Design Flowcharts with Efficiency

Posted by Jason Ciment

Wednesday, 08.05.2009 12:36pm

Once upon a time, every company or business decision was just a big idea, nothing but a concept somewhere in someone’s head. Usually, these big ideas strike like lightening – without warning. It’s exciting to think of something new, and I’m always eager to implement it as quickly as possible for the benefit of my business.

I’m all about the flowchart, as it provides a way for my company to visualize our future plans. It doesn’t take me long to scribble my ideas on a piece of paper with lines and circles. Making changes requires erasing and redoing, and it’s pretty easy to get frustrated. Time is money, and there’s got to be a better way to get your ideas across then a bunch of messy notes on a whiteboard. You want an impressive, professional looking map of your brilliant plans to correctly convey to your coworkers or clients. There are plenty of advanced programs to help you create complex diagrams, but they’re usually pretty expensive.

Smooth Flowcharter (SFM) is a program that allows you to create webs and flow charts quickly for a fair price. SMF allows you to use both words and drawings to communicate information to your clients and coworkers. The program has a very self-explanatory design, so you don’t even have to read the manual in order to get started. It’s easy to drag shapes from the object palette and place them in your document. Once you’ve added at least two objects, you can begin to connect them, dragging lines from one object to the other.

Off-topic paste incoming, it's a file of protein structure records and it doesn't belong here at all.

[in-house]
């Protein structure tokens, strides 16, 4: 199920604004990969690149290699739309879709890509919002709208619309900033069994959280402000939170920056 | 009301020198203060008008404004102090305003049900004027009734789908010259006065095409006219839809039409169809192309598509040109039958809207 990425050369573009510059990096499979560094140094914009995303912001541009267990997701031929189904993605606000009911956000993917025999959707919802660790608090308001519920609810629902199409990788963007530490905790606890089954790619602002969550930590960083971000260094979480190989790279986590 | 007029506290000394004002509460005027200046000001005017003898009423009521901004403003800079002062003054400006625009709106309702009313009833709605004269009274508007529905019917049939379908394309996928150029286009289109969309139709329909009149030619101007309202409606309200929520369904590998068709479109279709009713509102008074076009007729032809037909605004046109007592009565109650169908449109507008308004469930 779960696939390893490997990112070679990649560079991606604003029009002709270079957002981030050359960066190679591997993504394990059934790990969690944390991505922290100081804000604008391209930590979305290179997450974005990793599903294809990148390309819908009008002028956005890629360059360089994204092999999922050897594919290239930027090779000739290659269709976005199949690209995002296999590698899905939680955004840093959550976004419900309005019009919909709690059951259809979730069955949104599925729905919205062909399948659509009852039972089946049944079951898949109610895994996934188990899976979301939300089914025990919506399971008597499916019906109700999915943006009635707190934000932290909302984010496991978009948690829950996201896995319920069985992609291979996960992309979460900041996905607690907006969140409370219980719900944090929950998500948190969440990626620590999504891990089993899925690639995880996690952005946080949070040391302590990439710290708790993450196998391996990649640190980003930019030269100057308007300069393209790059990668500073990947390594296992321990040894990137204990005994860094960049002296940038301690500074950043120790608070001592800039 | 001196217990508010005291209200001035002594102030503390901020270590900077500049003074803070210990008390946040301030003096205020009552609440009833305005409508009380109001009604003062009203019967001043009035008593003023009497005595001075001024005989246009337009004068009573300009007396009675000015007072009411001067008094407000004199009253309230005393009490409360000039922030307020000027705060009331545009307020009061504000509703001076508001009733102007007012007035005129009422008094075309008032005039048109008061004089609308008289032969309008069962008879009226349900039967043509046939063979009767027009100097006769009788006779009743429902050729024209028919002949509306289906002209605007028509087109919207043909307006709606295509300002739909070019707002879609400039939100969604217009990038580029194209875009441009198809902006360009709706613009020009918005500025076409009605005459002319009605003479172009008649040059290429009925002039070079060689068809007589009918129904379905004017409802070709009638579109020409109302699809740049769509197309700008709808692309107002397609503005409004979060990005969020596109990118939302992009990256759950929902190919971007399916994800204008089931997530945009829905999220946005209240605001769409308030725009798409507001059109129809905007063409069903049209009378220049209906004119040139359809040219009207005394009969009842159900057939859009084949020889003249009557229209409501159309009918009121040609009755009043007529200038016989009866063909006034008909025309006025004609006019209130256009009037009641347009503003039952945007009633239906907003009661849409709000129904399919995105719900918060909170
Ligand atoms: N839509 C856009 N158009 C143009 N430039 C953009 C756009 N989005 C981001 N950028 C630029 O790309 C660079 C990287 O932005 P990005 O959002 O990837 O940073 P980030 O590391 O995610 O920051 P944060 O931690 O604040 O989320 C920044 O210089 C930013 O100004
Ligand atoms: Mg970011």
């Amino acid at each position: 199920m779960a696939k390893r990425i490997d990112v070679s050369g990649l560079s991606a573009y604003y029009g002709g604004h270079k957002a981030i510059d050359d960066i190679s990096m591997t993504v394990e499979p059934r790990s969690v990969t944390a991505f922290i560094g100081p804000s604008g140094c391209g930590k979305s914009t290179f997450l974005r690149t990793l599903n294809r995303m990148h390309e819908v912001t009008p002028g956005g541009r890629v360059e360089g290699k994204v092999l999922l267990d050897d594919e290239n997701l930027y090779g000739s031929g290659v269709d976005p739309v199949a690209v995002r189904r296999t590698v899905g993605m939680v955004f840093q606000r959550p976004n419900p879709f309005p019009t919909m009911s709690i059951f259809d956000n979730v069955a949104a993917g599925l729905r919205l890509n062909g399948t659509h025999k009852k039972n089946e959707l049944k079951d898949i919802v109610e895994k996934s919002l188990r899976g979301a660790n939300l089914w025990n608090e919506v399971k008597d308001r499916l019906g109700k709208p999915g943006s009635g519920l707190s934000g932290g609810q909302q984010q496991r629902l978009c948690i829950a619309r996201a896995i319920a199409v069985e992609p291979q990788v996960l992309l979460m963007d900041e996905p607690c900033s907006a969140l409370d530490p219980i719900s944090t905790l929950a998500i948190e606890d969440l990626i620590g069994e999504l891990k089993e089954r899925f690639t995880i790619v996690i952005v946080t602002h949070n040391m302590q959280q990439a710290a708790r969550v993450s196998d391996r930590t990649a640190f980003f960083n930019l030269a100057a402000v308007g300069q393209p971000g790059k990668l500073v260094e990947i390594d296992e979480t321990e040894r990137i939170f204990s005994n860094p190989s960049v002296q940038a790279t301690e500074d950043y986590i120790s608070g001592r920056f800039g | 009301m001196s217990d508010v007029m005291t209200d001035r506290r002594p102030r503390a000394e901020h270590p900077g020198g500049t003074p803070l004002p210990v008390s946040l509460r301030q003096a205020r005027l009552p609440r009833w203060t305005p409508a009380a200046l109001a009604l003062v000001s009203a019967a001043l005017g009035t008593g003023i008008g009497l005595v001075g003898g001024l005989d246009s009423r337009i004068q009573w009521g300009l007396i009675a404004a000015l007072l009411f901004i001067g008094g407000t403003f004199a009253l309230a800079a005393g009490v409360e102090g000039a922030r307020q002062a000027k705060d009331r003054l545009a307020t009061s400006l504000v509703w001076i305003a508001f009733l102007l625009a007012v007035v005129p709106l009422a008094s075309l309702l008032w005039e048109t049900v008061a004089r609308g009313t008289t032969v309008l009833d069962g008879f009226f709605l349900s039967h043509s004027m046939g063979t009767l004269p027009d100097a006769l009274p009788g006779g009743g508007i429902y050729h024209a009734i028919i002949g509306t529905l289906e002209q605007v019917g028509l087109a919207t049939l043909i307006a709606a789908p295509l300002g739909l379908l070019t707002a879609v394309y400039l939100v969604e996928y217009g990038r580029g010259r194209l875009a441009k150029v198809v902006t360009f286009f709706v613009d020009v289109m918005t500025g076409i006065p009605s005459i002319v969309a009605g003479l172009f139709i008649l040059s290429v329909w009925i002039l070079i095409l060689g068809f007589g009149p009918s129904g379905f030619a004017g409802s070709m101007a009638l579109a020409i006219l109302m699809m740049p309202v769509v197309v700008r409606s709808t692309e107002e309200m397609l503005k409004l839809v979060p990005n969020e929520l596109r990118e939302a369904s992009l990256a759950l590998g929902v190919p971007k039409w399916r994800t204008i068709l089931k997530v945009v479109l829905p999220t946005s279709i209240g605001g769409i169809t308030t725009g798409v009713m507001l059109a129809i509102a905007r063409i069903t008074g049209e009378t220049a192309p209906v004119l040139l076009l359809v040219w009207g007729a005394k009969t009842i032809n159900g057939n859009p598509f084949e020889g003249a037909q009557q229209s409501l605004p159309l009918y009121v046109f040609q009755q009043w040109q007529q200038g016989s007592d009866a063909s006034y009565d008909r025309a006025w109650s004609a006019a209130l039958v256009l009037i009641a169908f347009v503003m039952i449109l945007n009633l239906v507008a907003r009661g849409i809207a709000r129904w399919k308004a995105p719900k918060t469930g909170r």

When you first open SFM, you’ll see the menu area, the palette, the overview window, and a new document. To start, pick an object from the palette on the left and drag it into your document. By clicking on the text inside the object, you are able to edit it. You can enlarge the object by clicking on it and then selecting one of the green points that appears. Simply click and hold onto the point, dragging it to either make the object smaller or larger. When you hold your mouse over an object, port indicators will appear. A port is the section of the object that allows you to either initiate or terminate a link. Just click and drag from one object to another. When your mouse is no longer hovering over an object, the port will hide automatically.

Now that you know how to easily create an organized flow chart, you can finally bring your ideas to life with the confidence that comes from having a professional plan.







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